Clinton Journal | State climatologist: December 2021 was unusually hot

CHAMPAGNE – Preliminary data shows that December was among the 5 hottest on record in Illinois, with no snow on Christmas, according to Illinois state climatologist Trent Ford of the Illinois State Water Survey. University of Illinois. The exact ranking for December 2021 will be confirmed later this month.

The statewide average temperature in December was 39.4 degrees, 9.6 degrees above the 1991-2020 average. This December was the hottest month on record in Carbondale, the second hottest on record in Quincy, the third hottest on record in St. Louis, Springfield and Peoria, the fourth hottest in Rockford and Champaign-Urbana, and the fifth hottest in Chicago.

Average December temperatures ranged from a low of 30 in northern Illinois to a high of 40 in southern Illinois, between 6 and 12 degrees above normal. High temperatures have regularly reached the 70s last month in southern Illinois, including a high of 78 degrees in Randolph County on Dec. 4. Carbondale recorded 74 degrees on December 25, one of the hottest Christmas temperatures on record in the state.


Total precipitation for December ranged from about 1 inch in far western Illinois to nearly 6 inches in far southeastern Illinois. Most of western Illinois was 0.50 to 1.5 inches drier than normal, while eastern and southern Illinois were nearly 0.50 inches wetter than normal. normal for the month.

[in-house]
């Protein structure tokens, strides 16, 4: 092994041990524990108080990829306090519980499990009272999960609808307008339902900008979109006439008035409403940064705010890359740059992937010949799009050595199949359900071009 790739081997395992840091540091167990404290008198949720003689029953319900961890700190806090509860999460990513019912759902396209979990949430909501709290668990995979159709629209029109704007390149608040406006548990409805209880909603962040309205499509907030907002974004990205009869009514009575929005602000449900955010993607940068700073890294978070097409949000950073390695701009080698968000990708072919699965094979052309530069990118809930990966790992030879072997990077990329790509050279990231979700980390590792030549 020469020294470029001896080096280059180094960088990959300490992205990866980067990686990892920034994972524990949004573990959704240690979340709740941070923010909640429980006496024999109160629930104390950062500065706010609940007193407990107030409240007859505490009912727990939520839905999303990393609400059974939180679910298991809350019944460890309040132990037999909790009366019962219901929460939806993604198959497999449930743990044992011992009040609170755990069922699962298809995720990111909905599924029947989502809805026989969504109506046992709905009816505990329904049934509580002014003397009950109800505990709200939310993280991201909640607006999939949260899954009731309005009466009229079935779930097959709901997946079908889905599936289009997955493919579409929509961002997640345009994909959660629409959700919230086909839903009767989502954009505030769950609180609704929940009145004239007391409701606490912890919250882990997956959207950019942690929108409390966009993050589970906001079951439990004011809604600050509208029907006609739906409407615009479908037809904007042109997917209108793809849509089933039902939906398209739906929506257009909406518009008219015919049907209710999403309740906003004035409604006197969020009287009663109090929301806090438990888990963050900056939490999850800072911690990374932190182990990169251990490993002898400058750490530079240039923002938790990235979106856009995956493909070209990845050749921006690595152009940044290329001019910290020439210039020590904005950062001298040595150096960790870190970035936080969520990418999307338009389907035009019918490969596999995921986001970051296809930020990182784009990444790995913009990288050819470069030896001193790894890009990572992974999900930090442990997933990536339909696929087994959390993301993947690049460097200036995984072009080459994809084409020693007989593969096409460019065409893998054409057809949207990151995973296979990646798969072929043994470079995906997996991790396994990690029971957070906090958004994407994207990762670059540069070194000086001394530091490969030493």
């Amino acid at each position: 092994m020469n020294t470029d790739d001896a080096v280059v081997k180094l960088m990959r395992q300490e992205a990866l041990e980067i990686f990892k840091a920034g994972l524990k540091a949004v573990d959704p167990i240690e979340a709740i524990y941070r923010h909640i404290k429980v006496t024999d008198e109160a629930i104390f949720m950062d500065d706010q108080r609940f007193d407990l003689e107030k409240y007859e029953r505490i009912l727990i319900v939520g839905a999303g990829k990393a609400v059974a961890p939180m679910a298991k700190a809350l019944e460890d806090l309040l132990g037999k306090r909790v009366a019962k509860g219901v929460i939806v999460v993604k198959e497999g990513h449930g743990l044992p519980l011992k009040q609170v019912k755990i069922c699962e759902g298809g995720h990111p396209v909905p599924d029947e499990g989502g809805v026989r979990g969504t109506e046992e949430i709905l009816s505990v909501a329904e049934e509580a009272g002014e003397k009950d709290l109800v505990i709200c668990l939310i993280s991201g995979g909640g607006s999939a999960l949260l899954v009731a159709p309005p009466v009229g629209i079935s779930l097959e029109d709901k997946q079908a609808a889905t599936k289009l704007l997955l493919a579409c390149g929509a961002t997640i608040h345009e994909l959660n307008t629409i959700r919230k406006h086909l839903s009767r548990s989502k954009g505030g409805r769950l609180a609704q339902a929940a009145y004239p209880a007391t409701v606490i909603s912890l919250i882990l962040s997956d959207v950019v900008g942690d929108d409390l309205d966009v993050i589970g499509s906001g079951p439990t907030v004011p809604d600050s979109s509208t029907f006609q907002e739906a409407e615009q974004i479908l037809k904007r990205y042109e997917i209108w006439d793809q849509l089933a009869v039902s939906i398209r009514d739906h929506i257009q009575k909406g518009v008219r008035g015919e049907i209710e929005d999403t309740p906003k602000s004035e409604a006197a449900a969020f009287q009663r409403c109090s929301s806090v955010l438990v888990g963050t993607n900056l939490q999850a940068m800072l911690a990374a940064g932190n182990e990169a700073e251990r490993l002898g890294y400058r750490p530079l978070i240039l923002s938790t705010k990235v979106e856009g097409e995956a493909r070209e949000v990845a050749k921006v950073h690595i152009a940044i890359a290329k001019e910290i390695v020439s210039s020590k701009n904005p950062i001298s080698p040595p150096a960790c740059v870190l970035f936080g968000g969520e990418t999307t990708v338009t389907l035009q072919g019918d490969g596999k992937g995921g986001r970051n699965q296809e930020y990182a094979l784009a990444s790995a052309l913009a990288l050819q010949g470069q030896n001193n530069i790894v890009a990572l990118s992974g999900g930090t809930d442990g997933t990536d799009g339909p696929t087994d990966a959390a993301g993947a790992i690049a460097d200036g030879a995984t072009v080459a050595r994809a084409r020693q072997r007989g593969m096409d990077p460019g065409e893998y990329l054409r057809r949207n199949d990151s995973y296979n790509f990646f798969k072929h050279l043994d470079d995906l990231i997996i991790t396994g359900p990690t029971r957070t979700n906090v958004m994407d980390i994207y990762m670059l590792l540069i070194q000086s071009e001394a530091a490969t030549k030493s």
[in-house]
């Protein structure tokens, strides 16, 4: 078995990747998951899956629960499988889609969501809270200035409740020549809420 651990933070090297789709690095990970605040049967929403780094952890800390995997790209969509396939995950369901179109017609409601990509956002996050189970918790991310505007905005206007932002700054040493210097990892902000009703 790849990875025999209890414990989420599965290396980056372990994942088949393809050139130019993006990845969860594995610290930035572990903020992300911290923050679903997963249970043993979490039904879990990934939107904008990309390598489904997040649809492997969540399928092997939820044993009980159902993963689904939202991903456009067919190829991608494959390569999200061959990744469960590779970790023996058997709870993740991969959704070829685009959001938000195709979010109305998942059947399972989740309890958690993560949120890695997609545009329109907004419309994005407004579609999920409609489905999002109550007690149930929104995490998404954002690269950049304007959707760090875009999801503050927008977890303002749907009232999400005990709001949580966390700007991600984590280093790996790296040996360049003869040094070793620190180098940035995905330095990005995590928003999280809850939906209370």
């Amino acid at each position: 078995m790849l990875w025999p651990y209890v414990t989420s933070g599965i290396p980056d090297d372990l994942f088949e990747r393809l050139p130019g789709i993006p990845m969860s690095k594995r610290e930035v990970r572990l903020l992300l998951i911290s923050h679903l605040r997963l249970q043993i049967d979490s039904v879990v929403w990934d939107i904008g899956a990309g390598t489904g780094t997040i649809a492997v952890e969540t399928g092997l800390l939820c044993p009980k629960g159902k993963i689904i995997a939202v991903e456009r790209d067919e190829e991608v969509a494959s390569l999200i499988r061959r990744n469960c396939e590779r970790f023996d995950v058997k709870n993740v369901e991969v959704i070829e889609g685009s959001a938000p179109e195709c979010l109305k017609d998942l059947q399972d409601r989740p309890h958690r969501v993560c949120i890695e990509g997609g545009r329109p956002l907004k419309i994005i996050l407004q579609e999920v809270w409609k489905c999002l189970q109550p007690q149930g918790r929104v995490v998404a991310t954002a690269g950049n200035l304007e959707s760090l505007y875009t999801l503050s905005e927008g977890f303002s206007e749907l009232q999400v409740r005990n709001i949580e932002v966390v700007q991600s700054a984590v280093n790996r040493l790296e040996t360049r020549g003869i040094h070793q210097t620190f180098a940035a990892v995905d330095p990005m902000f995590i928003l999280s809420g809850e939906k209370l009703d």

Snowfall was 1 to 8 inches below normal in December. Snow totals ranged from 4 inches in extreme northwestern Illinois to 0 inches south of Interstate 72.

Many places only recorded their first measurable snowfall in the last week of the month. Chicago recorded its first measurable snowfall of the season on December 28, eight days later than the last previously recorded first snowfall.

With the liquid water content of snow and precipitation taken together, the preliminary statewide average total precipitation in December was 2.70 inches, 0.02 inches above the 1991-2020 average. .

Severe weather

Extreme weather conditions, including tornadoes, hail, and strong winds, tend to be most common in Illinois between April and June. However, unlike Atlantic hurricanes or extreme cold, Illinois does not have a “tornado season” because tornadoes and other severe weather can occur and do occur year round in the state. .

The most notable event took place on the night of December 10, when severe thunderstorms moved through the southern Midwest and south central, causing multiple very strong tornadoes in Illinois, Missouri, Arkansas, Tennessee and Kentucky. The tornado outbreak has left dozens of people dead in the region, including six dead in Illinois, many injured and thousands of homes and structures damaged or destroyed.

Overall, the NOAA Storm Prediction Center presents nine Illinois tornado reports for December, compared with an Illinois average of just over one December tornado per year between 1950 and 2020.


The short and long term outlook indicates the potential for actual winter conditions in the Midwest. The Climate Prediction Center’s 8- to 14-day forecast shows high probabilities of below normal temperatures statewide for the second week of January, with higher probabilities of drier-than-normal weather during the same. period.

Meanwhile, the outlook for the whole of January shows the highest likelihood of near or below normal temperatures and above normal precipitation, still reflecting some of the weakening La Niña pattern in the Pacific. .

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